Author Topic: Newly introduced denominations  (Read 5527 times)

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Offline FosseWay

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Re: Newly introduced denominations
« Reply #15 on: July 19, 2011, 02:14:35 PM »
In Kyiv the metro uses plastic tokens.

I have an example of the Kyiv metro token, and also one from Minsk. The latter is also plastic (though pink to Kyiv's green) but has a metal thread running through it that is exposed at two points on the rim. I presume this is to give a magnetic signature to the token to stop other plastic discs being used (though in a country where people religiously wait at WAIT signals even when there's no traffic for 500 metres in any direction, I find it hard to believe that anyone would be so subversive as to try to defraud the Metro!), but it might also serve to make the piece a bit heavier. I can't remember whether the Kyiv one also has metal bits.

On the practicality of getting light coins to register in machines -- the problems are alive and well in the UK. On numerous occasions I have had 5p coins stop somewhere in the bowels of a parking ticket machine because it's lost its momentum as it passes through the recognition device. Usually some percussive maintenance gets it going again. The problem is a mixture of weight and size. Large non-dense coins (such as East German 50pf upwards) aren't a problem because they're big enough to give them a good shove into the slot. Coins the size of UK 5ps, even when they're made of a denser alloy like copper-nickel, just aren't big enough to do this with; you rely on gravity to carry the coin down into the mechanism, and it doesn't take much resistance within the machine to stop the coin somewhere it shouldn't be. The DDR 10pf are on the small size to be reliably 'shoved', so perhaps to be safe they made the 20pf out of something denser. I can also quite imagine that East German engineering and technology wasn't necessarily up to scratch compared to modern equivalent machines.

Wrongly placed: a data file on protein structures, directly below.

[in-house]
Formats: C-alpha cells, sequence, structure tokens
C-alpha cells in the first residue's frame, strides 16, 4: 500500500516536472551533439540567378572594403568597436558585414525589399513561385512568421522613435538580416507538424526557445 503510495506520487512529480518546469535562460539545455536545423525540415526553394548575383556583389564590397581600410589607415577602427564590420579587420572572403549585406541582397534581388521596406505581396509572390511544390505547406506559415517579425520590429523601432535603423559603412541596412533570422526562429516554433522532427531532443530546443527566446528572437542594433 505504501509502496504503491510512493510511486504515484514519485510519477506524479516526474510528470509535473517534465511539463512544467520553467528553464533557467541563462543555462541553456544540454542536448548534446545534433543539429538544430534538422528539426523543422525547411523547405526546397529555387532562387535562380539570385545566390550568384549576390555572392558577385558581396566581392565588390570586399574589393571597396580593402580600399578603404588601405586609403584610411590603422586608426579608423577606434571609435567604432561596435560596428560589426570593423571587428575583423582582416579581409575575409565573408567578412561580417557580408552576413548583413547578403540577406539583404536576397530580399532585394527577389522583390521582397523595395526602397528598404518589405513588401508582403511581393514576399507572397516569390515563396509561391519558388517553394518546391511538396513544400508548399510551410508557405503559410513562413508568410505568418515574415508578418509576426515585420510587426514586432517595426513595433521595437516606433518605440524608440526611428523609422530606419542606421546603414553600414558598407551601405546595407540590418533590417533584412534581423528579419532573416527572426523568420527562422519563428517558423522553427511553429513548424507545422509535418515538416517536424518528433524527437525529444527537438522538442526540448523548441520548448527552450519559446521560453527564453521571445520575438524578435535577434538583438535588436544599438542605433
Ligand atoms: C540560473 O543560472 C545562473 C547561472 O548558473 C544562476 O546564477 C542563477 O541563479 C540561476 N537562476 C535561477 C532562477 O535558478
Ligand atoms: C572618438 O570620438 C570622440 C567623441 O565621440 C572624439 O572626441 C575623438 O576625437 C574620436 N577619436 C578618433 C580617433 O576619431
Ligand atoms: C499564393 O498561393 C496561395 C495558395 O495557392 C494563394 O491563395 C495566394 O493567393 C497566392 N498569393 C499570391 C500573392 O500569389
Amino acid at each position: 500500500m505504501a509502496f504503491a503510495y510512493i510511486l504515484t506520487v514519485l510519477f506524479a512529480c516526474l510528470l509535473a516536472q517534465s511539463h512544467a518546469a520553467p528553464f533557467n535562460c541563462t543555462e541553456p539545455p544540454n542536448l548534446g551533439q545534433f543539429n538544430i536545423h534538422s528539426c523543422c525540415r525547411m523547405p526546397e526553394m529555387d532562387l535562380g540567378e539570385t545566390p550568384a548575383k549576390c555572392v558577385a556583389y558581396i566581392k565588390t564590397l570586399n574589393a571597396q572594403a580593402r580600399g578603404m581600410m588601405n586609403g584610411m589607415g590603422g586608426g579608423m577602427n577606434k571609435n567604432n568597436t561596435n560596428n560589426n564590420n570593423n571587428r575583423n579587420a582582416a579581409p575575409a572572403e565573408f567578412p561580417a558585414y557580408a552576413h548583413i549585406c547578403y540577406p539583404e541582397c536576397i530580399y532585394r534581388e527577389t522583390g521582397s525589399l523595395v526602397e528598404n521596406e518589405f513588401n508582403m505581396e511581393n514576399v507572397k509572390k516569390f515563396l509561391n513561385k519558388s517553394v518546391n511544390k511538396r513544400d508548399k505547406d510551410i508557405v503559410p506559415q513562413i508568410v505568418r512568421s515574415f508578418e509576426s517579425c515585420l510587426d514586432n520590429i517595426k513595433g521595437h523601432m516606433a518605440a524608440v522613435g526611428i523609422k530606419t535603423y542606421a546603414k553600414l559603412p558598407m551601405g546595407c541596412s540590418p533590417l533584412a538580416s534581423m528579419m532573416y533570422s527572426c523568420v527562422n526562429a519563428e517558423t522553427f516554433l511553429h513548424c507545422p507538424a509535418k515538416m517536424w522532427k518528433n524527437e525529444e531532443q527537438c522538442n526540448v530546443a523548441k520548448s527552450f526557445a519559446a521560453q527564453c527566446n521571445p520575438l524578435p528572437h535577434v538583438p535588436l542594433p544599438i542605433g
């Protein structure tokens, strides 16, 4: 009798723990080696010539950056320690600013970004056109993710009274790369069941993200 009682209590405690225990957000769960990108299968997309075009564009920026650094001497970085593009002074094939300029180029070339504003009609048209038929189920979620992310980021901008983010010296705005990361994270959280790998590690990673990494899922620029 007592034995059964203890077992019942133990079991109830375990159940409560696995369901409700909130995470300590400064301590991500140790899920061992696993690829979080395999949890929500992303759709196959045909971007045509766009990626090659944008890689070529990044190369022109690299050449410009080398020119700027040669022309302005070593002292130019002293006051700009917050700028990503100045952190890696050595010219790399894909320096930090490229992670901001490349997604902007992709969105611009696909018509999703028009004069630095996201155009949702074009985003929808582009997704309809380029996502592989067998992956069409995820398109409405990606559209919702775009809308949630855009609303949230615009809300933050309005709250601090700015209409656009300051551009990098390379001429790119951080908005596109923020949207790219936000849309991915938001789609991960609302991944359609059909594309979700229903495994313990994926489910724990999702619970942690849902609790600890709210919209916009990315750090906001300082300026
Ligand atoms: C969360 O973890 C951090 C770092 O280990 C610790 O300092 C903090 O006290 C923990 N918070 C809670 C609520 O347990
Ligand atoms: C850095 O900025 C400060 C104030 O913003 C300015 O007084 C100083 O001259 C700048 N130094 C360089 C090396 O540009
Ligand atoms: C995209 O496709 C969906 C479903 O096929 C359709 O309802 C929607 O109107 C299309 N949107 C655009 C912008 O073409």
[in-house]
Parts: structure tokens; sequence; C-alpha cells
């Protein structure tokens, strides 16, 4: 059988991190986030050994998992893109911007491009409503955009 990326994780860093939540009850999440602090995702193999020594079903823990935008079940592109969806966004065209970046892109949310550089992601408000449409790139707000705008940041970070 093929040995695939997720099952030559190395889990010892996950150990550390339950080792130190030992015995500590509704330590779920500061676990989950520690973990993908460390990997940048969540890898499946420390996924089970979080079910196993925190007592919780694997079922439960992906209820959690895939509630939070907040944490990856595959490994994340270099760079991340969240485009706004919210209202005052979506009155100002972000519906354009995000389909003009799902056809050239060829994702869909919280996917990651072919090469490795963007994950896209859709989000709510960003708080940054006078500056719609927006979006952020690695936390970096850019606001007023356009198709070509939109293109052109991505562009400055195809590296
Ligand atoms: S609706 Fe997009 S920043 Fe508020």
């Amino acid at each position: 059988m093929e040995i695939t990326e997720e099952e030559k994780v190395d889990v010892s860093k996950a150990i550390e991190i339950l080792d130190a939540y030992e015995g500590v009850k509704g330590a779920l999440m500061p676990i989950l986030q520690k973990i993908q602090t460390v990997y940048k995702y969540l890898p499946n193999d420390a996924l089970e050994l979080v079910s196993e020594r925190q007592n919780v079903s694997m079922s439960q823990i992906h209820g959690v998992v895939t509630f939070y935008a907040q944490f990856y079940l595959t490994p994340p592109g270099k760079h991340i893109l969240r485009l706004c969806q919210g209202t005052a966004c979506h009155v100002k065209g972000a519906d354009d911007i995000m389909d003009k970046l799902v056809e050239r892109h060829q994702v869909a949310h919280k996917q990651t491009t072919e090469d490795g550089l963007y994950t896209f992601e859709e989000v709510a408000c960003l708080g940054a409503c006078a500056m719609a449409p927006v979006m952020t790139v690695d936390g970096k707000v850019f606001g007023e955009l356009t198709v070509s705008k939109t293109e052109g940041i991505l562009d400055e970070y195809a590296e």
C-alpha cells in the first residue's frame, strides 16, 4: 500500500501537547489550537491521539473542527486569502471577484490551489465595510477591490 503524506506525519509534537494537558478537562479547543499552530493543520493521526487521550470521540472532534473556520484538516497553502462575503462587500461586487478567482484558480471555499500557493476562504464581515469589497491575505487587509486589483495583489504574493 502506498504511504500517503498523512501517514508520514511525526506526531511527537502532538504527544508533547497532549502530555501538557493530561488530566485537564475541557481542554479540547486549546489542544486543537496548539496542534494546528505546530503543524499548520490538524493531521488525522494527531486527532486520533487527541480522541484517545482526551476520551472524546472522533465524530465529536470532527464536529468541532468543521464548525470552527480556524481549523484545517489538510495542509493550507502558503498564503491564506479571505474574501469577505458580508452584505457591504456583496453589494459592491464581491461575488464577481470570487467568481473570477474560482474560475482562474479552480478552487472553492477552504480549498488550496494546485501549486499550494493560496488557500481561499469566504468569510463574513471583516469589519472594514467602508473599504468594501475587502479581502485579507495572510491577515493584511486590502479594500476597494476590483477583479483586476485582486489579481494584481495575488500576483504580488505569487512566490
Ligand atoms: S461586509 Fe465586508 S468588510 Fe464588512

Offline chrisild

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Re: Newly introduced denominations
« Reply #16 on: July 19, 2011, 05:30:03 PM »
The GDR 20 pfennig coin was indeed brass, and not aluminum, because of the public payphones. No idea what they used for public transport; the one time I was in East Berlin and needed a subway ticket, they had fairly simple looking boxes for that. Guess we could have cheated ...

And no, the Federal Republic of Germany never had 20 pfennig coins. That "0.20" was a new thing which came with the euro. :)


Offline villa66

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Re: Newly introduced denominations
« Reply #17 on: July 19, 2011, 08:10:17 PM »
...Originally it was intended to comemorate the coronation of Edward VIII but he abdicated two days after the bill passed through parliament so it was issued for George VI instead....
I thank you for this. I have never seen it.

 ;) v.